Sex differences in decision-making during a multisensory behavior in worms

    Author Name(s)

    Chane Sevilla, Madison Lewis, Denise Carigo , Gareth Harris

    Faculty Advisor(s)

    Gareth Harris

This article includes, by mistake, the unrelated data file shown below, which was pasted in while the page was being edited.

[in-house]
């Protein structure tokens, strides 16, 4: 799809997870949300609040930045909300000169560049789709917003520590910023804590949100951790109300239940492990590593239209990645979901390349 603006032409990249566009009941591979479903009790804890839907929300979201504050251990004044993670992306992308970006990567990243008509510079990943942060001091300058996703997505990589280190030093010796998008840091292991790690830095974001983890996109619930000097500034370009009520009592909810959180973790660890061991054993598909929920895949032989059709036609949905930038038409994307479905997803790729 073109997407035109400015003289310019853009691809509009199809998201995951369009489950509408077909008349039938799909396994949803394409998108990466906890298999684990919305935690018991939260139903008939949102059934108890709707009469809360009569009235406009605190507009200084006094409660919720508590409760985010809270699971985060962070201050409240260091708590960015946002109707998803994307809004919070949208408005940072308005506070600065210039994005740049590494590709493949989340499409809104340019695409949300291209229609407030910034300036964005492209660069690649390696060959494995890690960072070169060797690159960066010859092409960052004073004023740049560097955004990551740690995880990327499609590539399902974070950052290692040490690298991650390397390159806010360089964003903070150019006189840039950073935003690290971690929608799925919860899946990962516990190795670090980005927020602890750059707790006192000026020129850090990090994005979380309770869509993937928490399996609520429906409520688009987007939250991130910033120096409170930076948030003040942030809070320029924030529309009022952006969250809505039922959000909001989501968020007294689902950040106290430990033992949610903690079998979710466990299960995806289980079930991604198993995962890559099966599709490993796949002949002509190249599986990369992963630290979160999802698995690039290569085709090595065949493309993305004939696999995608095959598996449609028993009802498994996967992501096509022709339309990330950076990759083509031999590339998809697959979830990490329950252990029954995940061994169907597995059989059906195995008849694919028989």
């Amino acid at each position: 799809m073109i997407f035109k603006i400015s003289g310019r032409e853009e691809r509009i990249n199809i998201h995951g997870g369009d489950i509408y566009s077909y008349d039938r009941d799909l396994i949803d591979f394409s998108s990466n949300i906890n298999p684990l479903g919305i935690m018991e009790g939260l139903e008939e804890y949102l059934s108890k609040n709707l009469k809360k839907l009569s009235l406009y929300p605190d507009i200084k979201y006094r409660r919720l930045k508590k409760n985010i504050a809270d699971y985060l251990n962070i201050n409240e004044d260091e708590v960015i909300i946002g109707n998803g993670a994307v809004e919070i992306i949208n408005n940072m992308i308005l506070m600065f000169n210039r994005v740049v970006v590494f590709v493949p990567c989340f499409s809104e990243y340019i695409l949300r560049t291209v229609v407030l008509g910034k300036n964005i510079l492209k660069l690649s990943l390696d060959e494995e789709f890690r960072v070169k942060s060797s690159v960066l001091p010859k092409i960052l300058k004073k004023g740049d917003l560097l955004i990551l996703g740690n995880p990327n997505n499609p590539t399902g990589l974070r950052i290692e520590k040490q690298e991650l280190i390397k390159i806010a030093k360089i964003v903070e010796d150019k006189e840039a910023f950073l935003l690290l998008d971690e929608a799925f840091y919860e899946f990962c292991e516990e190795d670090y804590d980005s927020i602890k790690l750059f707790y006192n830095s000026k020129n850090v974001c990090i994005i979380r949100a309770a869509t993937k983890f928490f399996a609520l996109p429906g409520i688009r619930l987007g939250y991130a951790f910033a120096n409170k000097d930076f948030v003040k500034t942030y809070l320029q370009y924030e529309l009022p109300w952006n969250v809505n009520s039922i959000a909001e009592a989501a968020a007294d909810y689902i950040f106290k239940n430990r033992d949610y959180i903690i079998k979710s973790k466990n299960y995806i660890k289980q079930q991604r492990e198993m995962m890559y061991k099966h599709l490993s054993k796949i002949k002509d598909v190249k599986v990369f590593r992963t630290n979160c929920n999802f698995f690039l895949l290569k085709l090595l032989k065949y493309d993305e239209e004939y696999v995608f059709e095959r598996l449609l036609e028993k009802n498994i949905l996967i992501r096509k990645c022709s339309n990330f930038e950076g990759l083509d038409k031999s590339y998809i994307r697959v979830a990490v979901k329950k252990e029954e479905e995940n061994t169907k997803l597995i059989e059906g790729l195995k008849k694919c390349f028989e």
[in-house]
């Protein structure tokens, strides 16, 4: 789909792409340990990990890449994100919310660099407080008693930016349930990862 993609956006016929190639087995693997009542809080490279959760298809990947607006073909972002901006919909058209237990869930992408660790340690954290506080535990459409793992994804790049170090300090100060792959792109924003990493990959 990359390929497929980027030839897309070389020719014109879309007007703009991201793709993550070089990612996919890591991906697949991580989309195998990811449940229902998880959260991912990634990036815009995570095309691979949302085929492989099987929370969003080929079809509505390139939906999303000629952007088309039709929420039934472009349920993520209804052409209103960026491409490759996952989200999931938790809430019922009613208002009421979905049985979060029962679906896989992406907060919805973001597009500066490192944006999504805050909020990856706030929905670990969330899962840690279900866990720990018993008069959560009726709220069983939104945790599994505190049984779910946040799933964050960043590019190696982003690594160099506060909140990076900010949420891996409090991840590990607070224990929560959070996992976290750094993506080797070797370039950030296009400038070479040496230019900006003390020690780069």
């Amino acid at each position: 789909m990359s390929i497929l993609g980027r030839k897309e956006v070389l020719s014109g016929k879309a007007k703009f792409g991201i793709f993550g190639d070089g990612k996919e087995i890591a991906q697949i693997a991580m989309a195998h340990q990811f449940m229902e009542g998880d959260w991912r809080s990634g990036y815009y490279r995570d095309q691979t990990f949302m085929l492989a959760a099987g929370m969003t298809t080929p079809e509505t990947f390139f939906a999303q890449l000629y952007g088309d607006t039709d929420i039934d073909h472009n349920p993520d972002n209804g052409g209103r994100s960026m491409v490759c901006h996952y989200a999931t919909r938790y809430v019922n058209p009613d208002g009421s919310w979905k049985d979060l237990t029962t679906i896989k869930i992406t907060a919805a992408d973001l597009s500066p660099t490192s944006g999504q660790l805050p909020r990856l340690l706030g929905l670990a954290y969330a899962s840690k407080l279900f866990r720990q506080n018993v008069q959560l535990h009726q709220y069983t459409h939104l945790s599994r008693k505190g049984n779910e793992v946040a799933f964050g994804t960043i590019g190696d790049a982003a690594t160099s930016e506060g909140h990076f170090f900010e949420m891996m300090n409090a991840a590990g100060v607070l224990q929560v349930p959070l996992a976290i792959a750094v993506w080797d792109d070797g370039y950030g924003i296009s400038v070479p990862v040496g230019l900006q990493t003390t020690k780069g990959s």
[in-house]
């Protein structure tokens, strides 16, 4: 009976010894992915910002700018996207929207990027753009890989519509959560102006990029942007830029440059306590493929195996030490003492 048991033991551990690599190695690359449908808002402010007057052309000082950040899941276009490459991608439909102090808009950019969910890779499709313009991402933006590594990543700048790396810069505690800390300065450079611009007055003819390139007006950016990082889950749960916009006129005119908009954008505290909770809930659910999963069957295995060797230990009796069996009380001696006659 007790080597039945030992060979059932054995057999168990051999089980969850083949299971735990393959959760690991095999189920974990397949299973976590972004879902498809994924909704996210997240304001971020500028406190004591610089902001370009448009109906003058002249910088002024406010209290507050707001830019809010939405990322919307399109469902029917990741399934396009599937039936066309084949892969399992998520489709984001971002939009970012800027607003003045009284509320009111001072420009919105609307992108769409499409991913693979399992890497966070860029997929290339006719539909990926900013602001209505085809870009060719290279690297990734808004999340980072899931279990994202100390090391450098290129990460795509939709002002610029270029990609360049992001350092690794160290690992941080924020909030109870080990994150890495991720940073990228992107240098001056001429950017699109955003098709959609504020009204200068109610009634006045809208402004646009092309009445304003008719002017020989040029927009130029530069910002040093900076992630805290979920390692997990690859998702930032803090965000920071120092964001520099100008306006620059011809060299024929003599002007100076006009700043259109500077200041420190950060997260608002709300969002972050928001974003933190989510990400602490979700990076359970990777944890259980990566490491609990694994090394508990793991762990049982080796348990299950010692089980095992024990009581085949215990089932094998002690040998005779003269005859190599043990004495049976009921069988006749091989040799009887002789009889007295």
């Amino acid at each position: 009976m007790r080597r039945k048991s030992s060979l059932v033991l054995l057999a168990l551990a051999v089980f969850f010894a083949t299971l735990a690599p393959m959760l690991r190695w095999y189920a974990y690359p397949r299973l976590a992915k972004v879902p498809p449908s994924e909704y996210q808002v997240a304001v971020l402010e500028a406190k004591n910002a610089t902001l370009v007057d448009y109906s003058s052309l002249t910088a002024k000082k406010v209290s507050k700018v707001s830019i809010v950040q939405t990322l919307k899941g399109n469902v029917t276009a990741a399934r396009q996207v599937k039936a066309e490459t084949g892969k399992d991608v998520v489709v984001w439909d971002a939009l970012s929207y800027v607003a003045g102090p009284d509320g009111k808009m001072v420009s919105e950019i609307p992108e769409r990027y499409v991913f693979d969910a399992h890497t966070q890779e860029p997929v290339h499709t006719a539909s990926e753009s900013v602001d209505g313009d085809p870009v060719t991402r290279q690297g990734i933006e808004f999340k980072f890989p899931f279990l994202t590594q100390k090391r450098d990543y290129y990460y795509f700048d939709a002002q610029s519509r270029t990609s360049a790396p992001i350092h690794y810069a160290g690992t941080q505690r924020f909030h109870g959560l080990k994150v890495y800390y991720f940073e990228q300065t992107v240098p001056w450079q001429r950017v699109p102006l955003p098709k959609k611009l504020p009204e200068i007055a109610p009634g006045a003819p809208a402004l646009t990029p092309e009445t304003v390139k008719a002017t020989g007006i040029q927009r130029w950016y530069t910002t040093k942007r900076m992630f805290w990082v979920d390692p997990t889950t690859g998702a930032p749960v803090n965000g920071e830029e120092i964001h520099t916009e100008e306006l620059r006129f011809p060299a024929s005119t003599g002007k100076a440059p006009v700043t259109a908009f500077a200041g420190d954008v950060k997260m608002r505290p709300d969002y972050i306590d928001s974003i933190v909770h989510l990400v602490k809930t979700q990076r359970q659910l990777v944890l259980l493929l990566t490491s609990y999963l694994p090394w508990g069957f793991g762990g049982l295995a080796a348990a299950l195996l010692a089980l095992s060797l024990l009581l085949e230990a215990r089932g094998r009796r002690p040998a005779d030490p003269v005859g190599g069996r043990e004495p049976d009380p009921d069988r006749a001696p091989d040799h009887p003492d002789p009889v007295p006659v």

Human behavior and underlying differences in male and female is an intense area in research. Despite numerous studies, the mechanism underlying behavioral differences, such as sensation, perception of sensory cues and decision making, and how it is processed within the human brain is still not understood. Furthermore, the alterations in neural mechanisms resulting in different experiences of neurological disorders amongst genders is not clear. To address the differences in neural mechanisms between male and female, we use C.elegans as a model to investigate the mechanistic details that regulate the sensory processing of sensory cues and decision-making. In this model, we used a hermaphrodite and male worm analysis including the use of mutant analysis and worm neuron manipulation to identify potential male specific signals that influence male behavior when compared to hermaphrodites using a multisensory behavior known as “2-nonanone-dependent food leaving”. Based on our lab’s interest in studying the processes in human sensory process of different sensory cues during decision-making and differences sex differences, we have begun to characterize the behavioral difference between hermaphrodites and male worms through a “multisensory behavior paradigm” in which C.elegans hermaphrodite worms and male worms are analyzed for their ability to leave a food lawn when exposed to a repulsive odor cue known as 2-nonanone. We demonstrate differences in male vs hermaphrodites when examining escape behavior from 2-nonanone during processing of both food and 2-nonanone. We are currently determining the role of the nervous system in controlling male vs hermaphrodite behavioral differences through i) using genetics to selectively knockdown male specific pathways to further understand the differences between males and hermaphrodites at the behavior and decision-making level.



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